Deciding to purchase a new computer is a much easier task than deciding on the specific model to buy. The task can be so daunting in the PC world because there are so many different processors (Intel vs. AMD), processor specifications, RAM types and speeds, video cards, configurations, features, manufacturers, and installed software to name a few. If a newly purchased Windows based computer doesn't come pre-installed with an Anti-Virus and/or security suite, the system is better off removed from the Internet. It will only take a few minutes before an unprotected Windows system is compromised. There is an emerging trend towards the exploitation of new and unprotected Windows-based computers connected to the Internet. This is caused by numerous issues:


Professional, Consumer, Prosumer, or Transitive?
Mac users generally fall into one of two primary classes, Professional or Consumer. There are however two additional user types to acknowledge, Prosumer and Transitive.  All four user types are the focus of this article as identifying your user type will help you choose your Mac and make the switch that much easier.  Based on your primary user type, Apple has hardware and software to cater to your computing needs and requirements. Apple currently offers six Mac models that can be customized to suit your unique style and needs. A benefit of purchasing a Mac is that the hardware and software are truly integrated, Apple designs both the hardware and the Mac OS X operating system.


Where to Start?
Clearly, Macs are showing up more and more in everyday places.  Perhaps a family member, friend, colleague, or classmate has recently switched and you want to understand what encouraged them to buy a Mac.  Perhaps you're seeing more people using Apple products and want to know why there's so much Apple and Mac buzz these days.  Perhaps  you've made the decision to purchase a Mac but need some help on how to move forward.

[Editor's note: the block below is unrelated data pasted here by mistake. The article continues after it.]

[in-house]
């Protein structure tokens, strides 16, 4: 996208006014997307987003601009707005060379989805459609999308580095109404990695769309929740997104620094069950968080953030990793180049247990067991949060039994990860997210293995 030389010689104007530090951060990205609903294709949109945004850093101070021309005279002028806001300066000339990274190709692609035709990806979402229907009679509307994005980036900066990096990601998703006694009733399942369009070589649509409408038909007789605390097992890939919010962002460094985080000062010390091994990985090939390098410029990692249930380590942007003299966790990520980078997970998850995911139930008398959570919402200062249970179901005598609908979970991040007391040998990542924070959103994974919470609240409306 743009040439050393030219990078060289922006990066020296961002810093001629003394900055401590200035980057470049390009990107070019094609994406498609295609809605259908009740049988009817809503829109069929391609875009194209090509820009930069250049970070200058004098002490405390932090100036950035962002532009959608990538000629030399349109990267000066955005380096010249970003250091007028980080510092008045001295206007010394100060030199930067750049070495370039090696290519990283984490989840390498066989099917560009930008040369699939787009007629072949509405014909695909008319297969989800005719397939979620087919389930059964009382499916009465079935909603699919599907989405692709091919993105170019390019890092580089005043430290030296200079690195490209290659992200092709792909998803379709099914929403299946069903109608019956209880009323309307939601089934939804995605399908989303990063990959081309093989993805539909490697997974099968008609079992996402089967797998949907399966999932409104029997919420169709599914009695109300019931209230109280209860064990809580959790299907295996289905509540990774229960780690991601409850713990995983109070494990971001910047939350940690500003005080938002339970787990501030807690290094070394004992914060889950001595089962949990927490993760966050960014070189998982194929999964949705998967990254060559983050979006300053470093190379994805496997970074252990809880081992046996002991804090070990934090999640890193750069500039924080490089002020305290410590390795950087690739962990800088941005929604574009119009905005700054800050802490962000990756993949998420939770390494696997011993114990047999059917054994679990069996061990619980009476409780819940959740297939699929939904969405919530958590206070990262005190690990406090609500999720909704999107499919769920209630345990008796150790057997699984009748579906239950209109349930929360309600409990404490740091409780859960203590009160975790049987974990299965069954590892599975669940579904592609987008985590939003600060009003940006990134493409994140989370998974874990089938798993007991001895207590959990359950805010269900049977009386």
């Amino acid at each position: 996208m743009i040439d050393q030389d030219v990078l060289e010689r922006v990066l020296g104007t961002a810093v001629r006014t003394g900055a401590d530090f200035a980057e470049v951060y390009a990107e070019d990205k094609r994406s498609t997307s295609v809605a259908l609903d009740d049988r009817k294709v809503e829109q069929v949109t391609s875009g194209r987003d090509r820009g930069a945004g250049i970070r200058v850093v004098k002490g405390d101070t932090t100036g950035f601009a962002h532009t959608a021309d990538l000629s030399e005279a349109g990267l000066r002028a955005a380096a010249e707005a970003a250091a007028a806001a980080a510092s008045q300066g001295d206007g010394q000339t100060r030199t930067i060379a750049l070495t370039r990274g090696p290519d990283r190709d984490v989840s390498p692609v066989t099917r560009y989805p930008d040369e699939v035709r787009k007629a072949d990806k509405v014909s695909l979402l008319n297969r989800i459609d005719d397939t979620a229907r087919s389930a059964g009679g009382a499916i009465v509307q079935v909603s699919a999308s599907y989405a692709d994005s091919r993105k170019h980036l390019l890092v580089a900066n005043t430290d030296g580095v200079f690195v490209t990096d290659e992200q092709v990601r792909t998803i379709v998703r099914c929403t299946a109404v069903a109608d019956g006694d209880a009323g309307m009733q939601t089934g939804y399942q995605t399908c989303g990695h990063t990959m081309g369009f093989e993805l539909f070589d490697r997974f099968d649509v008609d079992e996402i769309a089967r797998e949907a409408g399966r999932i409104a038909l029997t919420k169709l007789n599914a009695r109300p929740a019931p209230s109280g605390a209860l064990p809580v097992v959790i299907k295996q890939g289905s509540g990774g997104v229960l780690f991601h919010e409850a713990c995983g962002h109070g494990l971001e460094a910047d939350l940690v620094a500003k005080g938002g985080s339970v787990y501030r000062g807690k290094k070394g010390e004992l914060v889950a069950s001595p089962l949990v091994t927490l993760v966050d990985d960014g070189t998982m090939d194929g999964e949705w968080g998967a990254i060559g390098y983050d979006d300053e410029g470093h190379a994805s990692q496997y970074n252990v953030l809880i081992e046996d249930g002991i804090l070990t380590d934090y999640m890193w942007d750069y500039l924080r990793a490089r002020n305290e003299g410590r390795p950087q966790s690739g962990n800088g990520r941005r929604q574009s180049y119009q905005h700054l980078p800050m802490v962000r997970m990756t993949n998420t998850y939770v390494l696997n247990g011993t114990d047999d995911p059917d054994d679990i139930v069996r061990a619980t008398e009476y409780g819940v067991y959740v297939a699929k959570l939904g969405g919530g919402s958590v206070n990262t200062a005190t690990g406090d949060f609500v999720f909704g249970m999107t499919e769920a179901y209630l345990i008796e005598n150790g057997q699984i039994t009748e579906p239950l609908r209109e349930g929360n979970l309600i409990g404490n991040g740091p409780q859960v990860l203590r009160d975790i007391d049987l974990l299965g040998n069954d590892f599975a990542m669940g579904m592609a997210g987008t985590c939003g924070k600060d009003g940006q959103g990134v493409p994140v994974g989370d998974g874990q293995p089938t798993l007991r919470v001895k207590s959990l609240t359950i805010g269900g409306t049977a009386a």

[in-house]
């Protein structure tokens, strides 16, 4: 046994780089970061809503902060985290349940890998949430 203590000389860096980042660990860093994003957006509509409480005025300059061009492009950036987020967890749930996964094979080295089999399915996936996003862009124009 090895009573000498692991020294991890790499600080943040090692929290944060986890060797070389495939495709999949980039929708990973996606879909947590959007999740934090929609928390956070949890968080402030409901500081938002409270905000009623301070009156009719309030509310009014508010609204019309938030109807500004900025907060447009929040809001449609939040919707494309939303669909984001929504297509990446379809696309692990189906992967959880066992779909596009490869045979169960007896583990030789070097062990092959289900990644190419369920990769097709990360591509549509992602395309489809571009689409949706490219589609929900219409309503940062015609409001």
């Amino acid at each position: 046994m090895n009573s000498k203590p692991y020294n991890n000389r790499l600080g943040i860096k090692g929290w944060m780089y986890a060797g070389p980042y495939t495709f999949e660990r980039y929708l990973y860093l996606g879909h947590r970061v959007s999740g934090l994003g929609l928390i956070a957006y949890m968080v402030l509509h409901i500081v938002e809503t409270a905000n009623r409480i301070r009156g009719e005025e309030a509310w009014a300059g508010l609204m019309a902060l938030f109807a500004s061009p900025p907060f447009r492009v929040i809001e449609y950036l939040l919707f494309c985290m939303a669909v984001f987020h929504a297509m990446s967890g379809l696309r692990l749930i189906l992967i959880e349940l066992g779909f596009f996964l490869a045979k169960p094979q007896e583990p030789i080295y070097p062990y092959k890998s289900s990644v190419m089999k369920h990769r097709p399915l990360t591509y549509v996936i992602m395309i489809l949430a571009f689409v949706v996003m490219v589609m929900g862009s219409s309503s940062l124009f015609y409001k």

If any of these situations apply, you need to start thinking about and answering a few or all of the following questions:

  • Do you have some questions about Macs or simply want to learn more about what today's Macs have to offer?
  • Are you a Windows user tired of the PC platform?
  • Have you had enough of Windows' security holes and vulnerabilities?
  • Are you willing to free your computing experience of viruses, spyware, malware, malicious code, and exploits?
  • Are you ready to start enjoying your computing experience?
  • Are you ready become a more productive computer user?
  • Are you ready to become a more knowledgeable computer user?
  • Are you ready to leverage today's digital lifesytle with ease?
  • Do you own an iPhone and/or iPod and considering purchasing your first Mac?
If you've answered yes to any of the above questions, read on!


This is the first post on how one begins the process of switching to a Mac. The objective of this post is to get you to start thinking about the answers to a few general but simple questions:

  • Where to start?
  • What kind of user are you?
  • Which Mac should you buy?
  • What misconceptions have I heard about Macs?
  • How do you use a Mac and OS X?
  • Will I be able to use my existing documents and files?
  • Can a Mac handle today's popular file types?
  • What to transfer and install on your new Mac and how?